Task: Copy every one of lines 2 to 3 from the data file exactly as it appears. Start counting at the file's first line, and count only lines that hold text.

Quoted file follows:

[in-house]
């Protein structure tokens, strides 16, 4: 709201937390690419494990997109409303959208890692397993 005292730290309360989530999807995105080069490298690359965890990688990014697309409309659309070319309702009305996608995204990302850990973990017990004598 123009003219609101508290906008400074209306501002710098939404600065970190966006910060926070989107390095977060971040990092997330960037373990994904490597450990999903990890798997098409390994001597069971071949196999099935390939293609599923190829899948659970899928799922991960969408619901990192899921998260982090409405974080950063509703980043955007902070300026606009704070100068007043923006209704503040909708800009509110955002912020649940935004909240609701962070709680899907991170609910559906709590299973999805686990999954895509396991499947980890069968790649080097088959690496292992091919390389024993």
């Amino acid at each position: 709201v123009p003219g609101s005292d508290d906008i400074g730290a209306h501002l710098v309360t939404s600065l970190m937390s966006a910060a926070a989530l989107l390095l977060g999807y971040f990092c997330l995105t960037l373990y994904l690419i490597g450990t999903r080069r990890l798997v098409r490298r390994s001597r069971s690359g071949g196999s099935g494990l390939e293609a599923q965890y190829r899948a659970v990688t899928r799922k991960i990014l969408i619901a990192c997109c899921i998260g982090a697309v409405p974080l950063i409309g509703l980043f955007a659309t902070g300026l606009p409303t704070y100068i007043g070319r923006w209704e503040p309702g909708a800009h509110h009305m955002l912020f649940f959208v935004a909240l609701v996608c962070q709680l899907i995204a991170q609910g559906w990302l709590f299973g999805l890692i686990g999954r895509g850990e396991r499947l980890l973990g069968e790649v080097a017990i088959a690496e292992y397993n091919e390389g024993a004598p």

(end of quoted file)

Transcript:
């Protein structure tokens, strides 16, 4: 709201937390690419494990997109409303959208890692397993 005292730290309360989530999807995105080069490298690359965890990688990014697309409309659309070319309702009305996608995204990302850990973990017990004598 123009003219609101508290906008400074209306501002710098939404600065970190966006910060926070989107390095977060971040990092997330960037373990994904490597450990999903990890798997098409390994001597069971071949196999099935390939293609599923190829899948659970899928799922991960969408619901990192899921998260982090409405974080950063509703980043955007902070300026606009704070100068007043923006209704503040909708800009509110955002912020649940935004909240609701962070709680899907991170609910559906709590299973999805686990999954895509396991499947980890069968790649080097088959690496292992091919390389024993």
């Amino acid at each position: 709201v123009p003219g609101s005292d508290d906008i400074g730290a209306h501002l710098v309360t939404s600065l970190m937390s966006a910060a926070a989530l989107l390095l977060g999807y971040f990092c997330l995105t960037l373990y994904l690419i490597g450990t999903r080069r990890l798997v098409r490298r390994s001597r069971s690359g071949g196999s099935g494990l390939e293609a599923q965890y190829r899948a659970v990688t899928r799922k991960i990014l969408i619901a990192c997109c899921i998260g982090a697309v409405p974080l950063i409309g509703l980043f955007a659309t902070g300026l606009p409303t704070y100068i007043g070319r923006w209704e503040p309702g909708a800009h509110h009305m955002l912020f649940f959208v935004a909240l609701v996608c962070q709680l899907i995204a991170q609910g559906w990302l709590f299973g999805l890692i686990g999954r895509g850990e396991r499947l980890l973990g069968e790649v080097a017990i088959a690496e292992y397993n091919e390389g024993a004598p």